This is the latest addition to the dog care kit here at Labrador Lodge. Doggie toothpaste and baby tooth brushes. We asked the Vet to take the opportunity when the dogs were under the anaesthetic to give their teeth a clean. So, the dogs came around with gleaming newscaster smiles and we were another eighty quid lighter. The recommendation from the Vet, along with the accompanying fact sheet, is that best way of keeping doggie teeth plaque free is to brush them. Right..
These dental chew things that you see advertised are about as much good as a chocolate teapot with this pair, 'Ah, what's that, gulp, gone,' it doesn't even touch the sides so the product's value to teeth cleaning is precisely NIL!
So to save future dental problems, take one tube of chicken flavoured non-foaming toothpaste, one soft toothbrush and one reluctant mutt and......brush dear, brush..

Sleepless in LABLAND

Having been woken by a single dog bark, tossed and turned for fifteen minutes while trying to recover that deep sleep you are sure you were in then there comes another imperious summons from the dog boudoir downstairs. You stumble out of bed, reach for a gown and head downstairs where you are met by a very indignant Fletcher. Together you repair to their sleeping quarters where you find Floyd ensconced in the centre of the bed with the object that is offending Fletcher;


As usual Floyd has smuggled his bone in during the night and proceeded to gnaw and munch until Fletcher can stand it no longer.
You reach down, remove the said bone, Fletcher climbs back into bed with what can only be construed as a smug expression and you head back to your bed hoping that sleep will not elude you.

Well it has eluded me, hence this ramble..

Bloody dogs, who's idea was it to get dogs anyway?

Monday, 4 August 2008

Stitches OUT

Fletcher and Floyd were back at the Vet's this morning to have their stitches removed following their Op last Monday. All is well and they are now lying on the back lawn working their way diligently through two enormous knuckle bones. Life is bliss.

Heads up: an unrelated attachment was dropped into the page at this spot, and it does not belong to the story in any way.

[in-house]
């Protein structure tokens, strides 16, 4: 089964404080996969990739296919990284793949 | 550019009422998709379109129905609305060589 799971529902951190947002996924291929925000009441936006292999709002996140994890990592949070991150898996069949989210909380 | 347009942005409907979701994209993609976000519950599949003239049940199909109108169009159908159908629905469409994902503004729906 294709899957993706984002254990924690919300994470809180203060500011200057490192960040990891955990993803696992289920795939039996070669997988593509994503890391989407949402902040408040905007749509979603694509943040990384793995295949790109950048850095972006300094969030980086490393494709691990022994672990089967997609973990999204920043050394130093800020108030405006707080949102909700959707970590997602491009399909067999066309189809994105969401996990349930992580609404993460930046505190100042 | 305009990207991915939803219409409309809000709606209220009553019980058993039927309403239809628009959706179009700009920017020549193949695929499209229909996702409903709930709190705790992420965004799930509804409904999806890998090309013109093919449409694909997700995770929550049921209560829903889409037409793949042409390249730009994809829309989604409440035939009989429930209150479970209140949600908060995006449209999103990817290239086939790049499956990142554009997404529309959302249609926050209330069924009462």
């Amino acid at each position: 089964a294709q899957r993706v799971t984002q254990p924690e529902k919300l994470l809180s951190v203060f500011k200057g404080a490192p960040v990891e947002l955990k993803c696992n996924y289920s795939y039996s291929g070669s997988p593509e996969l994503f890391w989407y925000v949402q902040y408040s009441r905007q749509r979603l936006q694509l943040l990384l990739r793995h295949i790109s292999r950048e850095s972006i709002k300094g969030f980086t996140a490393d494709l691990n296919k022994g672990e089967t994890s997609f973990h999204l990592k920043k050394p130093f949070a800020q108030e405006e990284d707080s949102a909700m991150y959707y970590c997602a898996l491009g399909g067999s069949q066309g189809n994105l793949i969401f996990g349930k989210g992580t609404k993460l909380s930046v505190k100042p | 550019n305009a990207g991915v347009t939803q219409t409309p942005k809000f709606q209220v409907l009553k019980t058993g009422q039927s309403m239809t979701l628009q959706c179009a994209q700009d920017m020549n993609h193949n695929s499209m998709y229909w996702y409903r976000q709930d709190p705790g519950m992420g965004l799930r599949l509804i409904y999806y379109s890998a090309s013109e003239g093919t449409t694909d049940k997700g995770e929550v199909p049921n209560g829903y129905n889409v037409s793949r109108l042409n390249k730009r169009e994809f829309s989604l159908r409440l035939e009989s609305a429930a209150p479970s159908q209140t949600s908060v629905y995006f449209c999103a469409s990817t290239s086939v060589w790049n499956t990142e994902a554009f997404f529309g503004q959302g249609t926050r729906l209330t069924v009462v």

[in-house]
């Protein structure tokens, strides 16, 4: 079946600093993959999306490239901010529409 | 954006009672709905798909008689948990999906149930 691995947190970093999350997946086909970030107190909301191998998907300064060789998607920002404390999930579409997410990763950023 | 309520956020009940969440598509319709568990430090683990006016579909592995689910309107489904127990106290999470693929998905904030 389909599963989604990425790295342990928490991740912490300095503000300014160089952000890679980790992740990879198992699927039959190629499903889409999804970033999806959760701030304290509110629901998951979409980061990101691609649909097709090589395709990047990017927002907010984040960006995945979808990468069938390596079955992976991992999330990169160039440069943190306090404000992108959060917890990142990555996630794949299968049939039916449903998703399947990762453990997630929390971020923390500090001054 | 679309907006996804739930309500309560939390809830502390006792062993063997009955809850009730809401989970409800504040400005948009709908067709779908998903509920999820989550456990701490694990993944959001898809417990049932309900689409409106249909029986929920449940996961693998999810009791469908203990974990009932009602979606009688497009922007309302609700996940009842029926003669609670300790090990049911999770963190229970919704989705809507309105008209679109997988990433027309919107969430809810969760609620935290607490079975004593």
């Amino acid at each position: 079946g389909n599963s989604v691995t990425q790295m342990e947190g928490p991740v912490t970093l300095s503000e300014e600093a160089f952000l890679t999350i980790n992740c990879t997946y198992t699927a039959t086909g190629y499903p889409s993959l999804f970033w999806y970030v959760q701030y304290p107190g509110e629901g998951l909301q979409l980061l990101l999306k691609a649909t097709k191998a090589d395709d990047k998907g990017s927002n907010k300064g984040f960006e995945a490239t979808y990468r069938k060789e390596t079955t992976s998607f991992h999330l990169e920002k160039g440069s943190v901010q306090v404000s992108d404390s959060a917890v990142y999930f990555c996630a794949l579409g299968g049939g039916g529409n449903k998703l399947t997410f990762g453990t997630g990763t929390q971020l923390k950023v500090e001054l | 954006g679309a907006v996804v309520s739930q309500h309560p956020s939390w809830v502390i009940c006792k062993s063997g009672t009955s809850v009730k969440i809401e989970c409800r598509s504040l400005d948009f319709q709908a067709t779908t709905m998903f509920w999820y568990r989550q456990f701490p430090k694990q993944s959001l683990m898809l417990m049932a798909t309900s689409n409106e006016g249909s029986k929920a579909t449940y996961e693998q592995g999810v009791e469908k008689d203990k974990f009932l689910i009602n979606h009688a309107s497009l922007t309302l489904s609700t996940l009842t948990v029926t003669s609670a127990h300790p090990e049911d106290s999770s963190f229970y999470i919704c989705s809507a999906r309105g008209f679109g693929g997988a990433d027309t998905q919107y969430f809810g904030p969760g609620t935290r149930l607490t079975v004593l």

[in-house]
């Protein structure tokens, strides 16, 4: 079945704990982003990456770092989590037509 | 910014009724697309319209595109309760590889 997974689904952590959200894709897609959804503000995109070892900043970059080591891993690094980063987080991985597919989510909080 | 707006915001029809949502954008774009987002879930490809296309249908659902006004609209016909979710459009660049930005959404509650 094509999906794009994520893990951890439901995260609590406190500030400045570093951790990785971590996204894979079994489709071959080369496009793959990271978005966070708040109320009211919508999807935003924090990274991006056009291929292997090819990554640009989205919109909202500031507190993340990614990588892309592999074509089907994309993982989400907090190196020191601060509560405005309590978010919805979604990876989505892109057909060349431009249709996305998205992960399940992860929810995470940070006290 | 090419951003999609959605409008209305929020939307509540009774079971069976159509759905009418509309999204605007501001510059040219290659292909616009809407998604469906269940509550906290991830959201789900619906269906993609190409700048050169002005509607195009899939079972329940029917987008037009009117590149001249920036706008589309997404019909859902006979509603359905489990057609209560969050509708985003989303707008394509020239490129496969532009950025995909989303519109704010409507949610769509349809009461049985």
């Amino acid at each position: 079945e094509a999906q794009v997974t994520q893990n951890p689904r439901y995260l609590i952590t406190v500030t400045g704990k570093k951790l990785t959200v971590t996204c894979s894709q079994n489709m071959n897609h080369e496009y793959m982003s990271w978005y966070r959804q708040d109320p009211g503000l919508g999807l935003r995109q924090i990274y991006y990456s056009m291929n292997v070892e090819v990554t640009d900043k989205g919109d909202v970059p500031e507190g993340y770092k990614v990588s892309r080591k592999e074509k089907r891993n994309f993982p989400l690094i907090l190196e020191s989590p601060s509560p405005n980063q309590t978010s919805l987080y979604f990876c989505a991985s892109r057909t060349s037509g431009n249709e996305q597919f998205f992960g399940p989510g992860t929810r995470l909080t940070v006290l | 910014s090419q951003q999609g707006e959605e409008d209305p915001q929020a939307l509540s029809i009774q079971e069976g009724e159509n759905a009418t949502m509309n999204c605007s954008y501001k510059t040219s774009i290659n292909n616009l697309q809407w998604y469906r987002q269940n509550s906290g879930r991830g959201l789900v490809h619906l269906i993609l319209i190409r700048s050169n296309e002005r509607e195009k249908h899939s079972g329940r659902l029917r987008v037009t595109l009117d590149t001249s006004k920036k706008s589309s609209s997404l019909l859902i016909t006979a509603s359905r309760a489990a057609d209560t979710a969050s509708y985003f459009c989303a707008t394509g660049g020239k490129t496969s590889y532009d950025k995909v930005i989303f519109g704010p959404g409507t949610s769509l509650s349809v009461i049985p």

Sunday, 3 August 2008

Don't talk Rubbish

John on NB Marmaduke is busy blogging at the moment about their first lengthy trip since rescuing Marmaduke from the hands of an unscrupulous boat builder. They are beginning to feel their boating feet and enjoy themselves and good luck to them.
In the latest episode John talks rubbish, or rather about both trying to dispose of rubbish and, picking up OTHER peoples rubbish. A parallel this morning is that Joe came in from walking the boys bearing a carrier bag containing the remains of some scrote's Big Mac meal which had been cast aside on our front lawn. WHY? I could only have been thrown from a car. Why not take it home and put it in a bin?

I recall it was drummed into my brothers and me when we were children that we were NOT to drop litter, 'give it to me, put it in your pocket, where's the wrapper, put it in the bag, PICK THAT UP NOW! It's like muscle memory now, I could no more drop litter than.., well I just couldn't do it.

Seeing litter dropping makes me want to intervene, perhaps not the wisest course of action but the desire is still there. I remember standing outside my office in London in the days when I still smoked. It was lunchtime, it was very very hot and parked in a Discovery a few yards away was a man eating his lunch. As I glanced in the direction of the car, he leaned across, opened the passenger door and threw out his chip wrappings and a Coke bottle.

HEY!!! WHAT ARE YOU DOING? I shouted as I ran towards his car (was I mad?).

He scurried back across the passenger seat like a rat up a drainpipe closing the door as he went and gunned the engine of the Discovery but, leaving the window open.

As he started to pull away I had gathered up his litter, including the Coke bottle, and threw the whole lot back through the open window liberally splashing him and the car with the remnants of his drink. He burnt rubber to the end of the street.

I was so indignant I didn't even think about the possible repercussions of doing this, I just did it and truth told, I would probably be foolhardy enough to do it again if the occasion arose.


Friday, 1 August 2008

What a difference a DOOR makes

Here on the left is a photo of the eye level cupboard in the galley and below, the same cupboard with its doors fitted.


Here is a photo Stuart of Barn Owl sent last night of the start of a Boatman's style cupboard in Caxton's saloon. This is sited one side of the doorway leading to the bathroom and is balanced on the other side by the solid fuel stove. The nod to a Boatman's cupboard will be more evident when the doors are in place hiding the bottles of mothers ruin to be secreted here.
(Just a point of clarification - it won't all be devoted to gin storage)